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Authenticating Your Users


HTTP Authentication Concepts

The HTTP protocol offers a fairly effective means for user authentication, with a typical
authentication scenario proceeding like this:
1. The client requests a restricted resource.
2. The server responds to this request with a 401 (Unauthorized access) response message.
3. The browser recognizes the 401 response and produces a pop-up authentication
prompt . All modern browsers are capable of understanding HTTP authentication
and offering appropriate capabilities, including Internet Explorer, Netscape
Navigator, Mozilla Firefox, and Opera.
4. The user-supplied credentials (typically a username and password) are sent back to the
server for validation. If the user supplies correct credentials, access is granted; otherwise
its denied.
5. If the user is validated, the browser stores the authentication information within its
cache. This cache information remains within the browser until the cache is
cleared, or until another 401 server response is sent to the browser.


Although HTTP authentication effectively controls access to restricted resources, it

does not secure the channel in which the authentication credentials travel.
That is, it is possible for a well-positioned attacker to sniff, or monitor, all traffic
taking place between a server and a client, and within this traffic are the
unencrypted username and password.
To eliminate the possibility of compromise through such a method, you need to
implement a secure communications channel, typically accomplished using Secure
Sockets Layer (SSL).
SSL support is available for all mainstream web servers, including Apache and
Microsoft Internet Information Server (IIS).

Using Apaches .htaccess Feature

Blanket access control
The simplest form of access control is to authorize certain users for either read-only access to a
repository or read/write access to a repository.
Youll take advantage of this feature by creating a file named .htaccess and storing it within the
directory youd like to protect. Therefore, if youd like to restrict access to an entire website, place
this file within your sites root directory.
In its simplest format, the .htaccess files contents look like this:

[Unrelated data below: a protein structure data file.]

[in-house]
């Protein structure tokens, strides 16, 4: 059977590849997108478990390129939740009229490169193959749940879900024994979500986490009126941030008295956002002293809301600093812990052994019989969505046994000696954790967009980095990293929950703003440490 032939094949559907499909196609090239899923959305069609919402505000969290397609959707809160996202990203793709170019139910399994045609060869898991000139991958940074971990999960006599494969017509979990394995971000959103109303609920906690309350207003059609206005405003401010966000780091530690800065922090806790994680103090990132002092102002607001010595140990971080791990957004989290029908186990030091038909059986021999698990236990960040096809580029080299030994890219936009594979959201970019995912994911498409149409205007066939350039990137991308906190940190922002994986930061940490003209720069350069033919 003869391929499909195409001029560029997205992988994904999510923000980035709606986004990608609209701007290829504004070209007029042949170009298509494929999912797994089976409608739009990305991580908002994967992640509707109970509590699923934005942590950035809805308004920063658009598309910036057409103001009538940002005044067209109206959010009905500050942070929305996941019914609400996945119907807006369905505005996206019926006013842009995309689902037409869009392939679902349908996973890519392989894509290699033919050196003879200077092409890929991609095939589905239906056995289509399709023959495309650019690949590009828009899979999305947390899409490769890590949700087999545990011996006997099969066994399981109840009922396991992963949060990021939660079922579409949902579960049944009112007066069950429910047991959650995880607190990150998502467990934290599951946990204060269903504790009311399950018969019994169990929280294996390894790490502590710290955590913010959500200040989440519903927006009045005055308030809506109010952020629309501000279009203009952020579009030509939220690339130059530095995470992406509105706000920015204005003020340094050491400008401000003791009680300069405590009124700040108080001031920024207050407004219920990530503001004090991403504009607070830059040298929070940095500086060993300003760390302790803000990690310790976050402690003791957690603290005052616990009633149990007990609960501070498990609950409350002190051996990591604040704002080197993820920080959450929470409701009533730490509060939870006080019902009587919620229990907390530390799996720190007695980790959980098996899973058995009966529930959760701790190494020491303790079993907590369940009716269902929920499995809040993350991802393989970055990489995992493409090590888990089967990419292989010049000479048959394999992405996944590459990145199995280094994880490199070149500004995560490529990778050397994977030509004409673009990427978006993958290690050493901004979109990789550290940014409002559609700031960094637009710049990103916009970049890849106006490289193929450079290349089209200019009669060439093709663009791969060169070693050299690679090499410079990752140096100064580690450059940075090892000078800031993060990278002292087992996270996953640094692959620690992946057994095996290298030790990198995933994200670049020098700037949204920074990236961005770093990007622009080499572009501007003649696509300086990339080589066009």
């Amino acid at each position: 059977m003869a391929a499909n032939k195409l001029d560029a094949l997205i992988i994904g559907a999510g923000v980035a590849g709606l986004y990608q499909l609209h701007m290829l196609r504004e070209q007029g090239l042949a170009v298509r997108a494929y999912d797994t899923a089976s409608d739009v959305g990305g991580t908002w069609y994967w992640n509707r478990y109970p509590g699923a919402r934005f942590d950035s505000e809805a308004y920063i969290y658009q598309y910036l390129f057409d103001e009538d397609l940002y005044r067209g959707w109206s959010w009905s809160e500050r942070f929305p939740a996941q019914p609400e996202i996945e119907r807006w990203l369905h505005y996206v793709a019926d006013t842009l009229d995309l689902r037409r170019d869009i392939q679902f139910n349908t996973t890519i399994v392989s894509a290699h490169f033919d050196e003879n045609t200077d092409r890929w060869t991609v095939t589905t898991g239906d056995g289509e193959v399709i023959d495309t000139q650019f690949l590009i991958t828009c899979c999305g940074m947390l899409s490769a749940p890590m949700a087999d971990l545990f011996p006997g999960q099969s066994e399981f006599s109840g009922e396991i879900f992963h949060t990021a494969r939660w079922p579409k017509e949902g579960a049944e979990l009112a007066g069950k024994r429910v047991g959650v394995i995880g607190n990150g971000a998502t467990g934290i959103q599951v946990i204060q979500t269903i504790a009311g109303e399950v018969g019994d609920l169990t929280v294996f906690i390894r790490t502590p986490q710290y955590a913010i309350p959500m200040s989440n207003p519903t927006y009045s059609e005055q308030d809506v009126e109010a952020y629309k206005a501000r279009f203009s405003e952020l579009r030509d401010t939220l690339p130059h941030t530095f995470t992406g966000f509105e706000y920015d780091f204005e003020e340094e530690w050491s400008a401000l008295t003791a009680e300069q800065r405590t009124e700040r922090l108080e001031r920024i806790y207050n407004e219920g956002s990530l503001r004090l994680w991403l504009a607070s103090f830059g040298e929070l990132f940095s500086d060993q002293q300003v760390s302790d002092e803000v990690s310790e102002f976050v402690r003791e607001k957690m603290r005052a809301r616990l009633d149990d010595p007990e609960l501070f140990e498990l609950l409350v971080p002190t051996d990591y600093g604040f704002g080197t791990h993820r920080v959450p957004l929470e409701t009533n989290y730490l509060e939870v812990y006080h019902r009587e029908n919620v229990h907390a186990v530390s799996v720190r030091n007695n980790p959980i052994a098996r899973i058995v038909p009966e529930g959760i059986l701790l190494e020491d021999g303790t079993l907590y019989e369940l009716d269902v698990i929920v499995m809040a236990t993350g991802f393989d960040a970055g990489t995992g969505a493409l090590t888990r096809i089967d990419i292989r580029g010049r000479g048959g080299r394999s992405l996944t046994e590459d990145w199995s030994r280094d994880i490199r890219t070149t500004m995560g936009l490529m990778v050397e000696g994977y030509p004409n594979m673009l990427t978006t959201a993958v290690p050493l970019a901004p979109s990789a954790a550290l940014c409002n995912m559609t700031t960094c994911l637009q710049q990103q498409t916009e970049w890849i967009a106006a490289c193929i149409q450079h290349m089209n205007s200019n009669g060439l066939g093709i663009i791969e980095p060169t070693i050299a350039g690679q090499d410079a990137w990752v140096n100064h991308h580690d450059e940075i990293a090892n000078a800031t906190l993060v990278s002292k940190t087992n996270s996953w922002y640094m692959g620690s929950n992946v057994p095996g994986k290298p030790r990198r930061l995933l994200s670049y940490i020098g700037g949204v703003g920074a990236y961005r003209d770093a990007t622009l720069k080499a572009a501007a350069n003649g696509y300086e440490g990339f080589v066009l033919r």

AuthUserFile /path/to/.htpasswd
AuthType Basic
AuthName "My Files"
Require valid-user
Replace /path/to with the path that points to another requisite file named .htpasswd.
This file contains the username and password which the user must supply in order to access the
restricted content.
However, as a reference, the typical .htpasswd file looks like this:
Each line contains a username and password pair, with the password encrypted to prevent prying
eyes from potentially obtaining the entire identity.
When the user supplies a password, Apache will encrypt the provided password using the same
algorithm originally used to encrypt the password stored in the .htpasswd file, comparing the two
for equality.

Authenticating Your Users with PHP

PHPs Authentication Variables

PHP uses two predefined variables to authenticate a user:
variables store the username and password values, respectively.
While authenticating is as simple as comparing the expected username and
password to these variables
Both variables must be verified at the start of every restricted page. You can easily
accomplish this by authenticating the user prior to performing any other action on
the restricted page, which typically means placing the authentication code in a
separate file and then including that file in the restricted page using the require()
These variables do not function properly with the CGI version of PHP.
Useful Functions Two standard functions are commonly used when handling
authentication via PHP: header() and isset(). Both are introduced in this section.

Sending HTTP Headers with header()

The header() function sends a raw HTTP header to the browser. The header
parameter specifies the header information sent to the browser. Its prototype follows:
void header(string header [, boolean replace [, int http_response_code]])
The optional replace parameter determines whether this information should replace or
accompany a previously sent header. Finally, the optional http_response_code parameter
defines a specific response code that will accompany the header information.
Applied to user authentication, this function is useful for sending the WWW
authentication header to the browser, causing the pop-up authentication prompt to be
It is also useful for sending the 401 header message to the user if incorrect
authentication credentials are submitted.

Determining if a Variable is Set with isset()

The isset() function determines whether a variable has been assigned a value. Its
prototype follows:
boolean isset(mixed var [, mixed var [,...]])
It returns TRUE if the variable contains a value and FALSE if it does not.
As applied to user authentication, the isset() function is useful for determining
whether the $_SERVER['PHP_AUTH_USER'] and
$_SERVER['PHP_AUTH_PW'] variables are properly set.

Hard-Coded Authentication

The simplest way to restrict resource access is by hard-coding the username and
password directly into the script.
In the example shown in next slide, if $_SERVER['PHP_AUTH_USER'] and
$_SERVER['PHP_AUTH_PW'] are equal to client and secret, respectively, the
code block will not execute, and anything ensuing that block will execute.
Otherwise, the user is prompted for the username and password until either the
proper information is provided or a 401 Unauthorized message is displayed due to
multiple authentication failures.
Foremost, all users requiring access to that resource must use the same
authentication pair
Second, changing the username or password can be done only by entering the
code and making the manual adjustment. The next two methodologies remove
these issues.